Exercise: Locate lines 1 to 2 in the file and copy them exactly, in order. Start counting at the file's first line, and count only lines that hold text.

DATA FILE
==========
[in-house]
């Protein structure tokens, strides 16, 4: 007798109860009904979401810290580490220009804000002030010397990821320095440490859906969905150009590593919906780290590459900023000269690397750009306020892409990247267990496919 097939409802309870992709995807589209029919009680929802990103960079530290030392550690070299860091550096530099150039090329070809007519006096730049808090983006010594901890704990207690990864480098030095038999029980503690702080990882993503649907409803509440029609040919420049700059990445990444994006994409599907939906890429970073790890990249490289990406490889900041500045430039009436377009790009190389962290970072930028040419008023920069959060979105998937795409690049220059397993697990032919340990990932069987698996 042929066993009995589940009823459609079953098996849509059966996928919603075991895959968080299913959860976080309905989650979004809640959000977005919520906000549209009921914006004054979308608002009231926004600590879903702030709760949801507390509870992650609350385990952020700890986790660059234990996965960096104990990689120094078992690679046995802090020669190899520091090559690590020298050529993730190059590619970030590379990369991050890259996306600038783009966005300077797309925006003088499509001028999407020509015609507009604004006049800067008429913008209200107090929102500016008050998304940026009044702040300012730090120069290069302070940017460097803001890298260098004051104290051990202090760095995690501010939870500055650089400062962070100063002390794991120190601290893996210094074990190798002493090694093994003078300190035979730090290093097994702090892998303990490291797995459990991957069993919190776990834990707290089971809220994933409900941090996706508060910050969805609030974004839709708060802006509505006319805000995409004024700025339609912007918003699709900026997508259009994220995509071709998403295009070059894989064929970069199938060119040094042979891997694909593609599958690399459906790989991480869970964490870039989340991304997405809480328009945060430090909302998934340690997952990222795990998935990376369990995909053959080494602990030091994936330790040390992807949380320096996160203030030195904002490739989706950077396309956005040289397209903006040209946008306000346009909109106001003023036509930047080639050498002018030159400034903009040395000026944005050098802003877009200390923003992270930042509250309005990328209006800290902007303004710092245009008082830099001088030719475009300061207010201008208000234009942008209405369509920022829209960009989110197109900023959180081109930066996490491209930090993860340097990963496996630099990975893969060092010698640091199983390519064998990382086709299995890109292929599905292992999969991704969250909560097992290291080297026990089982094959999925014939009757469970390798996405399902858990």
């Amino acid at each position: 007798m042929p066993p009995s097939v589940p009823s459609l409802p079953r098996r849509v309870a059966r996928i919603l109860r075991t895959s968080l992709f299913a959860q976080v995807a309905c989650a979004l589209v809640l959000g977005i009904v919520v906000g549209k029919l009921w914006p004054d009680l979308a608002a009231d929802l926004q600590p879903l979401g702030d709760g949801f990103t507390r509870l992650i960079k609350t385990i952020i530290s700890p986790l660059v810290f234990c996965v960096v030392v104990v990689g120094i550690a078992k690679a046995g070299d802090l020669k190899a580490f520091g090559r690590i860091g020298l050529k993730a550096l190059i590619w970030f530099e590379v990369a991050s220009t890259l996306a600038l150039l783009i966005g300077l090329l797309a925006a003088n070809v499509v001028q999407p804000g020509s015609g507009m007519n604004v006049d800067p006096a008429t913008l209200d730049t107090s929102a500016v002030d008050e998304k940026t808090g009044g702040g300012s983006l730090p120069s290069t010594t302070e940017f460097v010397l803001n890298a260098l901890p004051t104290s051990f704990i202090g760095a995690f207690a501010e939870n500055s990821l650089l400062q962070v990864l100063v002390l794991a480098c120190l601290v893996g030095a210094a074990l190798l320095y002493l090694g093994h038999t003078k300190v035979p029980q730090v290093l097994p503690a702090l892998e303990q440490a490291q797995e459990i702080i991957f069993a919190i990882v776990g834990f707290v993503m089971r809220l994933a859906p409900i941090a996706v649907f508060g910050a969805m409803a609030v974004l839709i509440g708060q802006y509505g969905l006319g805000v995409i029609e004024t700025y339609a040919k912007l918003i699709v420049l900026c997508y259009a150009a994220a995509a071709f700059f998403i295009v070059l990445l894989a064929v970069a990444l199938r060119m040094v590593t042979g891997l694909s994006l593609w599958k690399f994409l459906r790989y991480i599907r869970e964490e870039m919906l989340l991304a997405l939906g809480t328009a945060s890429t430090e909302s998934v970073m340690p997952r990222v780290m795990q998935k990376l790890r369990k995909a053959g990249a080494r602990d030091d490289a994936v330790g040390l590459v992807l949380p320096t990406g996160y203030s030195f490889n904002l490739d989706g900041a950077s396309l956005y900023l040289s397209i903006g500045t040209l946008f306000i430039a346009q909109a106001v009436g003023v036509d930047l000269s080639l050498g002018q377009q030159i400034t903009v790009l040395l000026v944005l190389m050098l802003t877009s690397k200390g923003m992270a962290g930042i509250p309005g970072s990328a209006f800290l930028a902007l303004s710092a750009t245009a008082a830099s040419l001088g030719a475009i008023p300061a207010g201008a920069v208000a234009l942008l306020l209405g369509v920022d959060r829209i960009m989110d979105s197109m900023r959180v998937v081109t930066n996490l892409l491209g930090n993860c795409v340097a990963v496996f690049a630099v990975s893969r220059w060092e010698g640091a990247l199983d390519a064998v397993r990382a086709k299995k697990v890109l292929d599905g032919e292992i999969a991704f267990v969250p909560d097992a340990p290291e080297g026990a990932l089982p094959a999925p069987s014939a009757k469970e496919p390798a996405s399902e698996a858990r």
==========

[in-house]
């Protein structure tokens, strides 16, 4: 007798109860009904979401810290580490220009804000002030010397990821320095440490859906969905150009590593919906780290590459900023000269690397750009306020892409990247267990496919 097939409802309870992709995807589209029919009680929802990103960079530290030392550690070299860091550096530099150039090329070809007519006096730049808090983006010594901890704990207690990864480098030095038999029980503690702080990882993503649907409803509440029609040919420049700059990445990444994006994409599907939906890429970073790890990249490289990406490889900041500045430039009436377009790009190389962290970072930028040419008023920069959060979105998937795409690049220059397993697990032919340990990932069987698996 042929066993009995589940009823459609079953098996849509059966996928919603075991895959968080299913959860976080309905989650979004809640959000977005919520906000549209009921914006004054979308608002009231926004600590879903702030709760949801507390509870992650609350385990952020700890986790660059234990996965960096104990990689120094078992690679046995802090020669190899520091090559690590020298050529993730190059590619970030590379990369991050890259996306600038783009966005300077797309925006003088499509001028999407020509015609507009604004006049800067008429913008209200107090929102500016008050998304940026009044702040300012730090120069290069302070940017460097803001890298260098004051104290051990202090760095995690501010939870500055650089400062962070100063002390794991120190601290893996210094074990190798002493090694093994003078300190035979730090290093097994702090892998303990490291797995459990991957069993919190776990834990707290089971809220994933409900941090996706508060910050969805609030974004839709708060802006509505006319805000995409004024700025339609912007918003699709900026997508259009994220995509071709998403295009070059894989064929970069199938060119040094042979891997694909593609599958690399459906790989991480869970964490870039989340991304997405809480328009945060430090909302998934340690997952990222795990998935990376369990995909053959080494602990030091994936330790040390992807949380320096996160203030030195904002490739989706950077396309956005040289397209903006040209946008306000346009909109106001003023036509930047080639050498002018030159400034903009040395000026944005050098802003877009200390923003992270930042509250309005990328209006800290902007303004710092245009008082830099001088030719475009300061207010201008208000234009942008209405369509920022829209960009989110197109900023959180081109930066996490491209930090993860340097990963496996630099990975893969060092010698640091199983390519064998990382086709299995890109292929599905292992999969991704969250909560097992290291080297026990089982094959999925014939009757469970390798996405399902858990």